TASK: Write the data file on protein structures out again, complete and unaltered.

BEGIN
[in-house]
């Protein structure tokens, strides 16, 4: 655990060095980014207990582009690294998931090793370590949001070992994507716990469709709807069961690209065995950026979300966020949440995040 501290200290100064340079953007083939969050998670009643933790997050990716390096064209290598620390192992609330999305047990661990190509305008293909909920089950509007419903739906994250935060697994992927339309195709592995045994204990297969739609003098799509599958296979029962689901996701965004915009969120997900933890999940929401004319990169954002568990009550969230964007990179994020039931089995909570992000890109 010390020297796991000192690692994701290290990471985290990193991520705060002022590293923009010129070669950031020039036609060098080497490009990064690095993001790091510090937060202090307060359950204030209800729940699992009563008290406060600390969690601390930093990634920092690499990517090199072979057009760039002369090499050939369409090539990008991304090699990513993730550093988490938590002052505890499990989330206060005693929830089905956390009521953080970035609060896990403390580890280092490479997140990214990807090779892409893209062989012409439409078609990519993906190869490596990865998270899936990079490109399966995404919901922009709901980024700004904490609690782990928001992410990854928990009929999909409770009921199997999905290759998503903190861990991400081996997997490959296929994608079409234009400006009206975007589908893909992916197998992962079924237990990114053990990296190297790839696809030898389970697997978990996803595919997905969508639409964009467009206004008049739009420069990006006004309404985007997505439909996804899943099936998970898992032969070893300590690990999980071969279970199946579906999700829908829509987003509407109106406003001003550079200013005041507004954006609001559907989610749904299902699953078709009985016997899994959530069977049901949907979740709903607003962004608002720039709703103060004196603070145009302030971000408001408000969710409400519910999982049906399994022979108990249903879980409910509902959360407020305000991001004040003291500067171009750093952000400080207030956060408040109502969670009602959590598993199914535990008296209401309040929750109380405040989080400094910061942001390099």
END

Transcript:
[in-house]
């Protein structure tokens, strides 16, 4: 655990060095980014207990582009690294998931090793370590949001070992994507716990469709709807069961690209065995950026979300966020949440995040 501290200290100064340079953007083939969050998670009643933790997050990716390096064209290598620390192992609330999305047990661990190509305008293909909920089950509007419903739906994250935060697994992927339309195709592995045994204990297969739609003098799509599958296979029962689901996701965004915009969120997900933890999940929401004319990169954002568990009550969230964007990179994020039931089995909570992000890109 010390020297796991000192690692994701290290990471985290990193991520705060002022590293923009010129070669950031020039036609060098080497490009990064690095993001790091510090937060202090307060359950204030209800729940699992009563008290406060600390969690601390930093990634920092690499990517090199072979057009760039002369090499050939369409090539990008991304090699990513993730550093988490938590002052505890499990989330206060005693929830089905956390009521953080970035609060896990403390580890280092490479997140990214990807090779892409893209062989012409439409078609990519993906190869490596990865998270899936990079490109399966995404919901922009709901980024700004904490609690782990928001992410990854928990009929999909409770009921199997999905290759998503903190861990991400081996997997490959296929994608079409234009400006009206975007589908893909992916197998992962079924237990990114053990990296190297790839696809030898389970697997978990996803595919997905969508639409964009467009206004008049739009420069990006006004309404985007997505439909996804899943099936998970898992032969070893300590690990999980071969279970199946579906999700829908829509987003509407109106406003001003550079200013005041507004954006609001559907989610749904299902699953078709009985016997899994959530069977049901949907979740709903607003962004608002720039709703103060004196603070145009302030971000408001408000969710409400519910999982049906399994022979108990249903879980409910509902959360407020305000991001004040003291500067171009750093952000400080207030956060408040109502969670009602959590598993199914535990008296209401309040929750109380405040989080400094910061942001390099």